When the Kushner Cos. bought three apartment buildings in a gentrifying neighborhood of Queens in 2015, most of the tenants were protected by special rules that prevent developers from pushing them out, raising rents, and turning a tidy profit. But that's exactly what the company then run by Jared Kushner did, and with remarkable speed. Two years later, it sold all three buildings for $60 million, nearly 50% more than it paid. Now a clue has emerged as to how President Trump's son-in-law's firm was able to move so fast, the AP reports: The Kushner Cos. routinely filed false paperwork with the city declaring it had zero rent-regulated tenants in dozens of buildings it owned across the city when, in fact, it had hundreds, including as many as 94 in the Queens buildings.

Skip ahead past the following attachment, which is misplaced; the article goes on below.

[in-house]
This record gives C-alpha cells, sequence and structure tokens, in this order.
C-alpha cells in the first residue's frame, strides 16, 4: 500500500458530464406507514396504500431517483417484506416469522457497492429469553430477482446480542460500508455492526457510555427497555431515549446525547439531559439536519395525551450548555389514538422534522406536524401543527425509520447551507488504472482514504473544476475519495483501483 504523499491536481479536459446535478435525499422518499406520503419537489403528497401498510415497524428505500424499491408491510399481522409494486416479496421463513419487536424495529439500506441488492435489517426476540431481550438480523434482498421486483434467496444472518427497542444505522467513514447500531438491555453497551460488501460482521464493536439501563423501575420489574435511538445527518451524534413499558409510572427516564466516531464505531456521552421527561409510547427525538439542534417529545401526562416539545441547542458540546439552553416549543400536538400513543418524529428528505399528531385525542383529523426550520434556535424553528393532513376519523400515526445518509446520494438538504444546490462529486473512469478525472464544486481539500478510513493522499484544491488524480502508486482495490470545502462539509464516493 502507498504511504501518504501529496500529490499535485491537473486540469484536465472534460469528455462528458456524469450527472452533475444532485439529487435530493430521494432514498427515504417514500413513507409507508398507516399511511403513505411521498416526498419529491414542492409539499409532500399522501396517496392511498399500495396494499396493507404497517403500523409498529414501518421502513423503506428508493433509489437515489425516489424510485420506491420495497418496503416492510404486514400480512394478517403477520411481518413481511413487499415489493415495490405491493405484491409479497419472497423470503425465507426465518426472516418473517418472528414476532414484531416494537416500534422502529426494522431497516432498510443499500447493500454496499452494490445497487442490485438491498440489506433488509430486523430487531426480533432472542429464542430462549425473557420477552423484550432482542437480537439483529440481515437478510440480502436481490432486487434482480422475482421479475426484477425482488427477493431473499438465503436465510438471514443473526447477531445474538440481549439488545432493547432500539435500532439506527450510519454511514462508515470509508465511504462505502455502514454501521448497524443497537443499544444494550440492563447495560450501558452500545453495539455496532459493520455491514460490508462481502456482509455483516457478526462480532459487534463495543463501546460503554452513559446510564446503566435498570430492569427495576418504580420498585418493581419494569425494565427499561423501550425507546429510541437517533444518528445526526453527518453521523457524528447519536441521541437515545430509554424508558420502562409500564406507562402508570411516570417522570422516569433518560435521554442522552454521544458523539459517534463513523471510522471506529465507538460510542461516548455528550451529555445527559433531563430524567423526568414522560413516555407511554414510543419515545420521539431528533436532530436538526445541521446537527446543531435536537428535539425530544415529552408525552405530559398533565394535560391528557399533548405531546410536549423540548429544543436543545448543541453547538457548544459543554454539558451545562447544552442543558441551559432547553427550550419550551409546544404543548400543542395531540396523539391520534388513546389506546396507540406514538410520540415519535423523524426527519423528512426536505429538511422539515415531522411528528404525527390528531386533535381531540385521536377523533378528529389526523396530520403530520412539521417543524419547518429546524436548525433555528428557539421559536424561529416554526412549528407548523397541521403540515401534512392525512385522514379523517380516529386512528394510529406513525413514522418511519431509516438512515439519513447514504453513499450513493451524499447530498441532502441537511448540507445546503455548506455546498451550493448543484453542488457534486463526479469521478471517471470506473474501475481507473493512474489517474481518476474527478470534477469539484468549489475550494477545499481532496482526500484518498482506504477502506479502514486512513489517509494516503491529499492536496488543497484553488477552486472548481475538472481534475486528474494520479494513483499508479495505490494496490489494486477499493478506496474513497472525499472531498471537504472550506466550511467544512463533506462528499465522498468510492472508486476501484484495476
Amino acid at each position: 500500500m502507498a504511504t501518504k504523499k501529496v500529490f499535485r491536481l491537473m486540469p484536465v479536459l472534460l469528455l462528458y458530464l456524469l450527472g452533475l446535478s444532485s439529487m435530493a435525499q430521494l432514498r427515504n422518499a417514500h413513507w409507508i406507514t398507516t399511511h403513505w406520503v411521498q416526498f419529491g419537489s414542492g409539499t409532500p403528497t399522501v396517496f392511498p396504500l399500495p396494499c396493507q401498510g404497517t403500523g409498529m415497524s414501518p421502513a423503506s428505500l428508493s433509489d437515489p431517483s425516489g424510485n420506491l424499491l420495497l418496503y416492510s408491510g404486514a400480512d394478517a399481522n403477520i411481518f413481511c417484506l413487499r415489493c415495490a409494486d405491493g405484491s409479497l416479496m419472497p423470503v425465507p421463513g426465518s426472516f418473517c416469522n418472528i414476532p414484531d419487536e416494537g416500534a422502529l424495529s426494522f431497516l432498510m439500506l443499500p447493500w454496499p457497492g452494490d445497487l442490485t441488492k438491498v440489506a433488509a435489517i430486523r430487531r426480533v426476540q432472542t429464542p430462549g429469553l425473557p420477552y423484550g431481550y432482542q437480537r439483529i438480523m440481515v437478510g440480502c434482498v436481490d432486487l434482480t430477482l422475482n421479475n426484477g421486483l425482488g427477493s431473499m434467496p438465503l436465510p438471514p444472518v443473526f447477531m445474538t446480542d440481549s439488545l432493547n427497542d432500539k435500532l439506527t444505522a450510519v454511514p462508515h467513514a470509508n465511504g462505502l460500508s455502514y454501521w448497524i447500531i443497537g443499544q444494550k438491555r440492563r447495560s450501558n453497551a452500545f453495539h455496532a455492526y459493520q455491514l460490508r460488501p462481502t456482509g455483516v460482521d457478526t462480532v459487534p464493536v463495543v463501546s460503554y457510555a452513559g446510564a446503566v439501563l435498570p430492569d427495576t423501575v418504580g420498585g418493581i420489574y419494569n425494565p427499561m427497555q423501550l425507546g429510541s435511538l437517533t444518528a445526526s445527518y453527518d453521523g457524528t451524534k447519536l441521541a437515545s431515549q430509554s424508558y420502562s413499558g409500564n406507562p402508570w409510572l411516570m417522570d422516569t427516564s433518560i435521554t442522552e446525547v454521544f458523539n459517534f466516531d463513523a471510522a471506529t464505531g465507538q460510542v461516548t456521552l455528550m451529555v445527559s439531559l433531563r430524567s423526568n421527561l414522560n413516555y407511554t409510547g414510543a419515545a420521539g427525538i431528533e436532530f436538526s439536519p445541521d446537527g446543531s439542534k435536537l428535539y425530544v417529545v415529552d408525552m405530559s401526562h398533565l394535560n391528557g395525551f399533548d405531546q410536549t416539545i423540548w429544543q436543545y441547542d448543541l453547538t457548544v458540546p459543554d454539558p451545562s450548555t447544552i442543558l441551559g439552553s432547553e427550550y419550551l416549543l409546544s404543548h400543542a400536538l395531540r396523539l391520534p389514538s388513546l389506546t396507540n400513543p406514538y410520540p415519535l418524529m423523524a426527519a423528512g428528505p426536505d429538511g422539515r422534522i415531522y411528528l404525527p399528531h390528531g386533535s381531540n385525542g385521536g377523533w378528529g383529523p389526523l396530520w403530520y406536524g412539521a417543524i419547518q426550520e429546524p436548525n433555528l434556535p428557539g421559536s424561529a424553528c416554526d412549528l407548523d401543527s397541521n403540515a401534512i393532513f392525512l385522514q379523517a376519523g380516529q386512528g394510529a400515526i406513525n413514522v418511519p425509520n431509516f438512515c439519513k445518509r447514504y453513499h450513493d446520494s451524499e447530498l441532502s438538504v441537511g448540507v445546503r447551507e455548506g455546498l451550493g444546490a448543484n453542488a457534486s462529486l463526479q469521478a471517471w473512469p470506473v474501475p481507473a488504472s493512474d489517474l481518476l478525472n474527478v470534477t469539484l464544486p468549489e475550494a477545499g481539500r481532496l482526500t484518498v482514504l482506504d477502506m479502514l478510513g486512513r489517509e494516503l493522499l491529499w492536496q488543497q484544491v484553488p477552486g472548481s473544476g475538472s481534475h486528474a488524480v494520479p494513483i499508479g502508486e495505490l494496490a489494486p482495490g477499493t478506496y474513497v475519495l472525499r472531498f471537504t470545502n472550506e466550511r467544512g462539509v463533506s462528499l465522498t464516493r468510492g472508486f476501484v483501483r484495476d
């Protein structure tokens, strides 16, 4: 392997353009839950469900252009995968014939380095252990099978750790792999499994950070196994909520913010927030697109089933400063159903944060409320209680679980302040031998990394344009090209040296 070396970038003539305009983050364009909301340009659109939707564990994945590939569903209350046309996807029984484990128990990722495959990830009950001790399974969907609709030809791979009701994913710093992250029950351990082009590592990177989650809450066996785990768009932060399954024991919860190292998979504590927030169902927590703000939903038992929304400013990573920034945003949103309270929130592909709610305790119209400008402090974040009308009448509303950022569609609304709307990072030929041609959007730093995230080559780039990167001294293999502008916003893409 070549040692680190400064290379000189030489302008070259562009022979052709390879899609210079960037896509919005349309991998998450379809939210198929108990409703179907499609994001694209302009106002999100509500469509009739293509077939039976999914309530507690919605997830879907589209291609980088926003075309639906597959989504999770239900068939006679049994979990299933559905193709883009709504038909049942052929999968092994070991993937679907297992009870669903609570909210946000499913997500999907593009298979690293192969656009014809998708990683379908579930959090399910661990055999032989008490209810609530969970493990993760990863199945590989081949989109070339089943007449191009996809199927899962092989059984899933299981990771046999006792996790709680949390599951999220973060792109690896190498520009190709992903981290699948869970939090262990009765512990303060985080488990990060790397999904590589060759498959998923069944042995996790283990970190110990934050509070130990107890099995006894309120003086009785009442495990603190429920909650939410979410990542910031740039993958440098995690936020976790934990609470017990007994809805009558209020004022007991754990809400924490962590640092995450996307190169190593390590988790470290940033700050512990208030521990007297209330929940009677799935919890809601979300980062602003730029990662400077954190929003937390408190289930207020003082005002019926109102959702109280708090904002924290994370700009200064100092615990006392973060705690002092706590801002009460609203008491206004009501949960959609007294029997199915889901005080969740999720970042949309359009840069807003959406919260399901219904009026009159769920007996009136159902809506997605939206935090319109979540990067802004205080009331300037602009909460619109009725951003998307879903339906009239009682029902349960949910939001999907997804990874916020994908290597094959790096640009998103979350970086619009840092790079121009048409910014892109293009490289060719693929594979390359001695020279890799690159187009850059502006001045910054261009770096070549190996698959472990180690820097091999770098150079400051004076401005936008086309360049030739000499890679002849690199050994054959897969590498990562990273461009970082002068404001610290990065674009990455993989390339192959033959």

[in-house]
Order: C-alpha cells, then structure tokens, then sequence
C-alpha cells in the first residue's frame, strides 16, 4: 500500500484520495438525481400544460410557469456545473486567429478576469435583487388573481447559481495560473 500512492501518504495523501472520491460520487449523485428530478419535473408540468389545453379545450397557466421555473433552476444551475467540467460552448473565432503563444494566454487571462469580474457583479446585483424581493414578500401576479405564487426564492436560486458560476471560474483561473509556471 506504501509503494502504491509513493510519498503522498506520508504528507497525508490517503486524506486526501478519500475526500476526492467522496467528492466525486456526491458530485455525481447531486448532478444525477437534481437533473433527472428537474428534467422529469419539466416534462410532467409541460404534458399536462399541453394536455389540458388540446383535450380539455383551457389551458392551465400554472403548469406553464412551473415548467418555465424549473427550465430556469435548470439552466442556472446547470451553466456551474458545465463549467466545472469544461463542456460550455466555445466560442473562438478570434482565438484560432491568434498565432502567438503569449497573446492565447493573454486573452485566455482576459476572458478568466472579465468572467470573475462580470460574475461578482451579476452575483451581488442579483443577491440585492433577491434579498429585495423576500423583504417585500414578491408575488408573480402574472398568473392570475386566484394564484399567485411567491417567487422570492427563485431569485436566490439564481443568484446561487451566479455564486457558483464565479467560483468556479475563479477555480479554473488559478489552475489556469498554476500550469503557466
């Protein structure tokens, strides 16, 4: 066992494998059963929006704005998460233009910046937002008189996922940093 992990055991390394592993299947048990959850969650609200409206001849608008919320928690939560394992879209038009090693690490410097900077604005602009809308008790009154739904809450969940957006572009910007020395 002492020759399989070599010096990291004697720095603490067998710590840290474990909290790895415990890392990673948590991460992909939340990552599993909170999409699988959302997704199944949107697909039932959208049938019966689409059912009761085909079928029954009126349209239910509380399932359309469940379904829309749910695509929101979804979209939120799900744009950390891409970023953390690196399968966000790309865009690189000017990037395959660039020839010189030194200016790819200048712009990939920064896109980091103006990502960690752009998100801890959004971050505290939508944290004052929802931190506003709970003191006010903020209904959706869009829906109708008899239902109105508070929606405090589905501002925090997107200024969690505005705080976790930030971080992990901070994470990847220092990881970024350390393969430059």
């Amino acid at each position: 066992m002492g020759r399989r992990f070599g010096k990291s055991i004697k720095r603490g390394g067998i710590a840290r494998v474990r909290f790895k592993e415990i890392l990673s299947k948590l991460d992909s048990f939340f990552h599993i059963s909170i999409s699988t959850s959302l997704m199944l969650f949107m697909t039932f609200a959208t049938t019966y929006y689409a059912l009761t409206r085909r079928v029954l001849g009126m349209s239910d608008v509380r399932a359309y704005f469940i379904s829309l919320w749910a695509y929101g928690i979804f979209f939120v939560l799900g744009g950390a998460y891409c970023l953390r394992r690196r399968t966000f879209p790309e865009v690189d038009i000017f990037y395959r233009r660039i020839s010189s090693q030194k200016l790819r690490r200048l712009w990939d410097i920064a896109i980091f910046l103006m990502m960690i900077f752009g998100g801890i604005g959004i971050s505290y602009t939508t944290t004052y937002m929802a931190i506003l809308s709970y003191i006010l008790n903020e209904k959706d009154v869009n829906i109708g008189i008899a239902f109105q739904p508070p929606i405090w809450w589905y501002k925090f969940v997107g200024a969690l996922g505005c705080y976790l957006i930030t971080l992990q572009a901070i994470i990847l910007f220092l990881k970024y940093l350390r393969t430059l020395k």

Had the Kushner Cos. disclosed those rent-regulated tenants, it could have triggered stricter oversight of construction crews by the city, including possibly unscheduled "sweeps" on site by inspectors to keep the company from harassing tenants and getting them to leave. While none of the documents during a three-year period when Kushner was CEO bore his personal signature, they provide a window into the ethics of the business empire he ran before joining the administration. "It's bare-faced greed," says Aaron Carr, founder of Housing Rights Initiative, a tenants' rights watchdog that compiled the false construction permit applications and shared them with the AP. Kushner Cos. responded in a statement that it outsources the preparation of such documents to third parties that are reviewed by independent counsel.
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